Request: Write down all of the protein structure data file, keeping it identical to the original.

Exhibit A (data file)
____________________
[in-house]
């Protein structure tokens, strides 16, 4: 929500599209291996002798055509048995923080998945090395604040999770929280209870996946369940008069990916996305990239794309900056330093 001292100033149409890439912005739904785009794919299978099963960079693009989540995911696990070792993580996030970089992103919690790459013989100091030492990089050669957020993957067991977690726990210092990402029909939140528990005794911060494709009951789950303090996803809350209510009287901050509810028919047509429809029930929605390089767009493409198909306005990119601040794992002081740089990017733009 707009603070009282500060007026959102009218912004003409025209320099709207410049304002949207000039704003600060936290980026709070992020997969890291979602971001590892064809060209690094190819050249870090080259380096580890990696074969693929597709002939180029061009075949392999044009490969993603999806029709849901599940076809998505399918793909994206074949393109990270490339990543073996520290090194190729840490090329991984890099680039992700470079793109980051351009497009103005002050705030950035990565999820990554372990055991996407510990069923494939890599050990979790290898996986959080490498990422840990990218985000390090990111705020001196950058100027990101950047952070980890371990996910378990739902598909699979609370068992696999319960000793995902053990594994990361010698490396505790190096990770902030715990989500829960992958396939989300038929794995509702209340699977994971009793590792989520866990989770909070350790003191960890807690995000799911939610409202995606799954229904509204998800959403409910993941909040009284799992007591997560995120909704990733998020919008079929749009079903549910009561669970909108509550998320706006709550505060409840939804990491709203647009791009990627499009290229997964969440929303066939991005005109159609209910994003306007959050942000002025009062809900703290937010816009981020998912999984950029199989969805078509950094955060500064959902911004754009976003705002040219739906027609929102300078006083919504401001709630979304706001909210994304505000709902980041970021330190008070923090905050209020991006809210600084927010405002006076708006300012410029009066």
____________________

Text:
[in-house]
């Protein structure tokens, strides 16, 4: 929500599209291996002798055509048995923080998945090395604040999770929280209870996946369940008069990916996305990239794309900056330093 001292100033149409890439912005739904785009794919299978099963960079693009989540995911696990070792993580996030970089992103919690790459013989100091030492990089050669957020993957067991977690726990210092990402029909939140528990005794911060494709009951789950303090996803809350209510009287901050509810028919047509429809029930929605390089767009493409198909306005990119601040794992002081740089990017733009 707009603070009282500060007026959102009218912004003409025209320099709207410049304002949207000039704003600060936290980026709070992020997969890291979602971001590892064809060209690094190819050249870090080259380096580890990696074969693929597709002939180029061009075949392999044009490969993603999806029709849901599940076809998505399918793909994206074949393109990270490339990543073996520290090194190729840490090329991984890099680039992700470079793109980051351009497009103005002050705030950035990565999820990554372990055991996407510990069923494939890599050990979790290898996986959080490498990422840990990218985000390090990111705020001196950058100027990101950047952070980890371990996910378990739902598909699979609370068992696999319960000793995902053990594994990361010698490396505790190096990770902030715990989500829960992958396939989300038929794995509702209340699977994971009793590792989520866990989770909070350790003191960890807690995000799911939610409202995606799954229904509204998800959403409910993941909040009284799992007591997560995120909704990733998020919008079929749009079903549910009561669970909108509550998320706006709550505060409840939804990491709203647009791009990627499009290229997964969440929303066939991005005109159609209910994003306007959050942000002025009062809900703290937010816009981020998912999984950029199989969805078509950094955060500064959902911004754009976003705002040219739906027609929102300078006083919504401001709630979304706001909210994304505000709902980041970021330190008070923090905050209020991006809210600084927010405002006076708006300012410029009066």